If the greatest fulfilment in life is to have one’s job and one’s hobby the same, the Serenth Observatory’s staff were the luckiest folk in Korm.
Golden sunlight beat down upon the peaceful dome, pouring marmalade crescents through the curved slits in the walls and into the chamber where Cosmographer Sayor and his apprentice worked. Day after day, in accordance with a meticulous survey plan, the telescope had been targeting point after point upon the upward curving surface of the world, searching out the secrets of Outer Matter.
Even at night there was work to be done, the automatic camera being set to record the transient glows and flashes which might betoken the presence of life elsewhere in this great hollow of the universe. By day the instruments were manned in continuous relays; the archives swelled with fresh photographs and with the finer though subjective details recorded on the sketch pad. At hourly intervals the person at the eyepiece would descend from the gimballed chair, to cede it to the next observer and take on the other tasks – operating the dome, instructing the guide motors, coping with the occasional visitor and keeping the place tidy and clean.
Sweeping floors is all right, reflected the daydreaming apprentice, Kren, provided that the floors are here. He never for a moment regretted spending half his days in this isolated, monastic environment, miles from the centre of Serenth, so long as he could take his turn at the refractor. Soon now, his old mentor Sayor would stop blinking at the eyepiece and the moment for the change-over would be at hand. Time at the ’scope was shared fifty-fifty, despite the fact that it was only recently that Kren had turned up at the door for the first time, as a gawky young amateur, to apply for the post he now held.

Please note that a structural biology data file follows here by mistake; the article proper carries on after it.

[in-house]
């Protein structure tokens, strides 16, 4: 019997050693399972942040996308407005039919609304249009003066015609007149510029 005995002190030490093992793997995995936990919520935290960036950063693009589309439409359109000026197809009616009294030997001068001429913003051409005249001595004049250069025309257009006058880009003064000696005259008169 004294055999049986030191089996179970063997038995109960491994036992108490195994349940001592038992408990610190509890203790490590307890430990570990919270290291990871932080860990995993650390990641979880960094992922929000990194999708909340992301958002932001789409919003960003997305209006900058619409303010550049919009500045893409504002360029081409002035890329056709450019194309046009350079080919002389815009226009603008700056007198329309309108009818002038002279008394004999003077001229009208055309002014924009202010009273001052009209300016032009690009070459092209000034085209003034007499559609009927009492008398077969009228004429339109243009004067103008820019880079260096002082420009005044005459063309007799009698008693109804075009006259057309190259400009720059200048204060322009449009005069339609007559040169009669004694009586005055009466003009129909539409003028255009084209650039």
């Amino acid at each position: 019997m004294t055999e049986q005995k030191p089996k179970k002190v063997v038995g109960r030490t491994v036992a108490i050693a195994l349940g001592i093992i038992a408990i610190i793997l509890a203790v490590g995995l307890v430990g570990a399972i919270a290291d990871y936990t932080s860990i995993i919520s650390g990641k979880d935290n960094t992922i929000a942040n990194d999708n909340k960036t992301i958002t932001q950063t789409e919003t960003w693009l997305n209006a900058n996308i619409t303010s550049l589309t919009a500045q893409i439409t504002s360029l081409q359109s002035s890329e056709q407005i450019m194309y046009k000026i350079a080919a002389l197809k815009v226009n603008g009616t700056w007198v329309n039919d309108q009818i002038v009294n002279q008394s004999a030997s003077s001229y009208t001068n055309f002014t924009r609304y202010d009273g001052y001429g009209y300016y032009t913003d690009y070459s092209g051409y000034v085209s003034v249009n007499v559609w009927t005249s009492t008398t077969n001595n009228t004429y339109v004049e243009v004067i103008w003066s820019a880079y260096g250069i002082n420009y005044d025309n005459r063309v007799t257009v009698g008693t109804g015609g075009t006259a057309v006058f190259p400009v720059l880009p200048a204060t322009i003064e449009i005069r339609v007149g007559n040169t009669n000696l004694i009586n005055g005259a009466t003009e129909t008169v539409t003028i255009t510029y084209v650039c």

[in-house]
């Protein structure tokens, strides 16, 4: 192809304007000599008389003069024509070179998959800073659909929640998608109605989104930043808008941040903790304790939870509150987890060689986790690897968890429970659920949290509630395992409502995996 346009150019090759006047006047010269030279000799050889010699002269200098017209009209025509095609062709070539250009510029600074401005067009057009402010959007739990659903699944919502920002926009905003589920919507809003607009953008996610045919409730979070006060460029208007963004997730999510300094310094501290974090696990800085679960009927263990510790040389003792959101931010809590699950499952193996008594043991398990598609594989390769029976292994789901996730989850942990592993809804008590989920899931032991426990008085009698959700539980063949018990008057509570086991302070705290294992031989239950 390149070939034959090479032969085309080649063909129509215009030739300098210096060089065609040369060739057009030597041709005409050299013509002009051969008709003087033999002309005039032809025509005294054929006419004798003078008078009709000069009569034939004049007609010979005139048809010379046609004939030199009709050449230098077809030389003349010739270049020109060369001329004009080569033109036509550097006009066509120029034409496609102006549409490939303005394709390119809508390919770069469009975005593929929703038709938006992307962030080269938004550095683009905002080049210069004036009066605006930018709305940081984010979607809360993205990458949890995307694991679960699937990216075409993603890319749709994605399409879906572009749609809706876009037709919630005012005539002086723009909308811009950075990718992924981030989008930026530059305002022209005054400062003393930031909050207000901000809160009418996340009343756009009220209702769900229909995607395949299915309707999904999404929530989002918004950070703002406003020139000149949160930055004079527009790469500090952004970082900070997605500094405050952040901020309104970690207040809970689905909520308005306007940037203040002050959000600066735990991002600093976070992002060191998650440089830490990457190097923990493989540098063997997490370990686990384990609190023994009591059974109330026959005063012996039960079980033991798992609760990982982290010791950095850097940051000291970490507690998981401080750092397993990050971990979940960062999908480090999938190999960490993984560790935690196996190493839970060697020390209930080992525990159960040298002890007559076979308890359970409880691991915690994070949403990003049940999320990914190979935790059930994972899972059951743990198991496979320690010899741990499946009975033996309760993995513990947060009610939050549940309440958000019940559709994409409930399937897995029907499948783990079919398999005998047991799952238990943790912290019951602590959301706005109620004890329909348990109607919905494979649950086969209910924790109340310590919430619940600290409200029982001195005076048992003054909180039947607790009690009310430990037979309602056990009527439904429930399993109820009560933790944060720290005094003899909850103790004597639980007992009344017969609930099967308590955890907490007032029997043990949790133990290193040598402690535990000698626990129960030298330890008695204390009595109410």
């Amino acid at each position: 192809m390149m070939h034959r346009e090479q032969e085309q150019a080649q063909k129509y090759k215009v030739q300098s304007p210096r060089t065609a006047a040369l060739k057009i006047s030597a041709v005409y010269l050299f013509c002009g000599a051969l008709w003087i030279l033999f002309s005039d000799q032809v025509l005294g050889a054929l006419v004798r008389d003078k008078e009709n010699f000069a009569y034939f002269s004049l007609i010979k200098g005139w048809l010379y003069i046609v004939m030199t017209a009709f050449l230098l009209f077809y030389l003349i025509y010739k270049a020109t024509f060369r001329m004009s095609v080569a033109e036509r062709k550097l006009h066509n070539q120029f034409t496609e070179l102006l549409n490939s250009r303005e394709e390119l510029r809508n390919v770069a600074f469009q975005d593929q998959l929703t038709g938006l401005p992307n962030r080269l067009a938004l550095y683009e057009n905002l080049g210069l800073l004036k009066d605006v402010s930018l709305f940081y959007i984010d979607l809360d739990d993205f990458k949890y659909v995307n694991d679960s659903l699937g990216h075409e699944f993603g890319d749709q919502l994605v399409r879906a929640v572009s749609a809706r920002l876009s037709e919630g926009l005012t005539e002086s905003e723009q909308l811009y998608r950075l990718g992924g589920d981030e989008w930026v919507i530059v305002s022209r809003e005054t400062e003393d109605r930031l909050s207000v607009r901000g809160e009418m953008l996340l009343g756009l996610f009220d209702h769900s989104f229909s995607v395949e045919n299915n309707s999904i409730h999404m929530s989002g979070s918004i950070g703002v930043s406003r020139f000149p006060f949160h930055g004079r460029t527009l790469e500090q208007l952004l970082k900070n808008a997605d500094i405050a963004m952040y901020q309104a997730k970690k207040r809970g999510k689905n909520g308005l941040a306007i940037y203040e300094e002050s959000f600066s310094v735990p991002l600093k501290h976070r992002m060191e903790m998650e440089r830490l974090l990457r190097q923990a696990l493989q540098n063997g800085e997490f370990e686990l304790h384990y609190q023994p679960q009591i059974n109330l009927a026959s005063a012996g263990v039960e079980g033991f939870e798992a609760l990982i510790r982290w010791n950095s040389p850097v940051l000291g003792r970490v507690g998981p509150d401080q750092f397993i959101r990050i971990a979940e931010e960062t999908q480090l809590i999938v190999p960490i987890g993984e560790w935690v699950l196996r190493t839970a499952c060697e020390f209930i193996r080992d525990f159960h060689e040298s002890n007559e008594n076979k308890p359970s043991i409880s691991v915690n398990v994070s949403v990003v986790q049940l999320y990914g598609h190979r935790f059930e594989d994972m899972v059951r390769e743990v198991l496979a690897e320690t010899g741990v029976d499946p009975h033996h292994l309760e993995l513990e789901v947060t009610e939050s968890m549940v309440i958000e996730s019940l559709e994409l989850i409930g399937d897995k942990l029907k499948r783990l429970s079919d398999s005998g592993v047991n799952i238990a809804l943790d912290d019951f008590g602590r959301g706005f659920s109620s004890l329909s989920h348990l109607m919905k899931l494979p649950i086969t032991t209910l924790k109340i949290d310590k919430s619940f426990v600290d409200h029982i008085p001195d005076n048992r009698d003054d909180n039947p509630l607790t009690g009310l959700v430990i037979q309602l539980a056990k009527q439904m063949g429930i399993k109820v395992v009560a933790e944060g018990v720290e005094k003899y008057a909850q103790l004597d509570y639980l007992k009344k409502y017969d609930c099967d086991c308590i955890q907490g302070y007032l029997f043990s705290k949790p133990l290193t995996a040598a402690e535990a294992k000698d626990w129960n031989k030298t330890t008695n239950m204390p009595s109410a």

Turning as he swept, the apprentice glanced through a window, and what he saw made him straighten up. “Visitor – I think,” he called out.
For, against the background of the sun-drenched hills, a caped human figure made a tiny swirl of darkness on the path that wound up from the city. Kren felt gleeful. Here was something to look forward to: a chance to impress a member of the public.
Sayor continued calmly sketching. Bald, comfortably round, and nearing retirement, he was every bit as conscious as Kren of the fantastic luck that had given him a place among the elite who enjoyed a vocation in life, but his love for his job had mellowed beyond the thrill-prone stage, and he no longer derived quite such a boost from showing off the Observatory to strangers.
“What kind of tourist have we got this time?” he drawled. He did not turn round; his eye remained locked into its to-and-fro checking rhythm as his pen traced the smoky outline of what might be a mountain range about four hundred thousand miles away.
Kren seized binoculars and peered at the approaching stranger’s rich cape and lordly stride.
“A Splasher, by the looks of him. Striding along as though he owns the world.”
(We’ve never had one of that set here before. Thinks he’s going to impress us?)
A tall, aristocratic idler could look big, but only when pictured in a small enough frame. Seen out here, where fading distance tempted the eye into the legendary lands behind the sun –
Nobody could seem big here.